When you truly love a city, one of the hardest questions to answer is: what are the must-see sights? My answer often depends on my mood and the person asking. There’s climbing to the top of the Sugar Loaf Mountain, exploring locals-only parks, and finding the last few independent bookstores. But if you’re visiting Dublin for the first time, there are some essentials to see first. These must-see sights form the core of an understanding of Dublin and will reveal a great deal about the local culture. Dublin is definitely one of the 5 European Cities Worth Adding to Your Bucket List.
With world-renowned nightlife, literature, history, and so much more, you’ll never want to leave Dublin, Ireland.Lesley Carter, BucketlistPublications
Be sure to see our post for hotel suggestions, Where To Stay In Dublin – Editor’s Picks. For a first-timer’s weekend in Dublin, here are five of my must-see sights for a weekend in Dublin:
1. Grafton Street
Every first-time visit to Dublin should begin on Grafton Street. This pedestrianized road is not only geographically at the center of Dublin, but is also considered by many locals to be the heart of the city. A stroll along here will introduce you to the local architecture, provide the opportunity to listen to musicians and street performers, and enjoy Irish food and drinks.
Grafton Street is an incredible place for people watching. Start your day at Bewley’s Cafe, preferably on the second floor overlooking Grafton Street. Here you can enjoy pastries and a pot of tea before beginning your first day in Dublin.
Grafton Street is also home to the upscale department store Brown Thomas as well as many other shopping options. If you can’t wait to get your first pint of Guinness, there are many authentic pubs just off Grafton Street including Davy Byrne’s, Kehoe’s, and McDaid’s.
A trip to Dublin should include a visit to one of the city’s fantastic museums. Choosing will depend on your individual preferences. Travelers with a literary interest will want to visit either the National Library of Ireland (with its famous exhibit of the work of W.B. Yeats, complete with touch-screen technology) or the Dublin Writers’ Museum.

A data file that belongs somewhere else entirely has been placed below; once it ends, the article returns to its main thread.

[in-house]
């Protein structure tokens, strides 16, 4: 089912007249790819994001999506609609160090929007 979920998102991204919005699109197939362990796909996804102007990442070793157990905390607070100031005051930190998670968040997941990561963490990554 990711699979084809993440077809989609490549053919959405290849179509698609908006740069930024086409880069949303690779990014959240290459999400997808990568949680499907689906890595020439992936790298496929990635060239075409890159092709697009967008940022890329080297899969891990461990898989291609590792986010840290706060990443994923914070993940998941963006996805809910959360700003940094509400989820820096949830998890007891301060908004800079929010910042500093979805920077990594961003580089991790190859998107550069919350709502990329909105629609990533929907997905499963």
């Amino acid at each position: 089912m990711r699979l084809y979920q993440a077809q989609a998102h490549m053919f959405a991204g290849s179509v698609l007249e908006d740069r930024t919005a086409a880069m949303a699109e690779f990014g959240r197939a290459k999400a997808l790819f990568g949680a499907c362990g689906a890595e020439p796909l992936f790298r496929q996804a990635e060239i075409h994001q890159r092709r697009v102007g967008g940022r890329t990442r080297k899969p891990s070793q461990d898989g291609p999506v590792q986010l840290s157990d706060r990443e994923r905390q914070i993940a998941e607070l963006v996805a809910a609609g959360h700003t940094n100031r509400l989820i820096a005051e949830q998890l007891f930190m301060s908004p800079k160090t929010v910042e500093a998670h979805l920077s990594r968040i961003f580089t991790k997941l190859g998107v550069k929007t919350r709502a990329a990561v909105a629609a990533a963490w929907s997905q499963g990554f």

If you’re interested in art, check out the Jack B. Yeats exhibit at the National Gallery of Ireland or more contemporary work at IMMA, the Irish Museum of Modern Art. Families might want to check out the Museum of Natural History, with a collection that includes a wide range of animals indigenous to Ireland, such as skeletons of giant Irish deer with surprisingly wide antlers.
3. The Guinness Storehouse
The recipe for Guinness, Dublin’s most famous drink, has gone unchanged for over 250 years. It has been brewed in the same Dublin location, at St. James’s Gate, since the beginning when Arthur Guinness was in charge. Today, the Guinness Storehouse is one of the most fascinating attractions in Dublin, whether or not you even like the beer.
First of all, the museum was designed as an interactive experience. Purchase your tickets online in advance to skip the line, and once inside, you will be smack in the middle of a working brewery. From learning about the ingredients and history to hands-on learning about how to pour the perfect pint, this museum will reveal why Guinness is so beloved in Dublin.
The best part comes last at the Guinness Storehouse. At the top of the brewery is a space called the Gravity Bar, offering 360-degree views all around Dublin. A complimentary pint is included in the price of your ticket, so sit back, relax, and take in the views.
4. The Long Room at Trinity College
Trinity College is a large, architecturally impressive university in the center of Dublin. It is also home to two of the most popular attractions in the city: the Book of Kells and the Long Room Library. While this attraction is definitely worth your time, you MUST arrive early in the morning (or a few minutes before closing) to avoid long lines.
Once inside, you will have the chance to view the ancient Book of Kells, and then it’s on to the Long Room library, a stunning two-story library that is home to countless rare manuscripts and books.
5. The Temple Bar Market
If you’re in Dublin on a Saturday, one activity you must do is attend the Temple Bar market. Other attractions on this list offer the chance to experience local culture while the market offers the chance to taste it. Go straight for all the most authentic Irish offerings, including artisan Irish cheese, freshly shucked oysters, and sandwiches filled with roasted lamb.
You will encounter many locals doing their weekly shopping while digging into these delicious treats. The market also offers a very affordable way to eat for families traveling to Dublin on a budget.
From markets to museums, libraries to look-out points, Dublin is full of appealing attractions. This is a city known for its warm hospitality, so don’t spend all your time packing in the attractions. Instead, pull up a stool and soak in the atmosphere at a local pub while engaging with the friendly people.
Written by by Jessica Colley for EuropeUpClose.com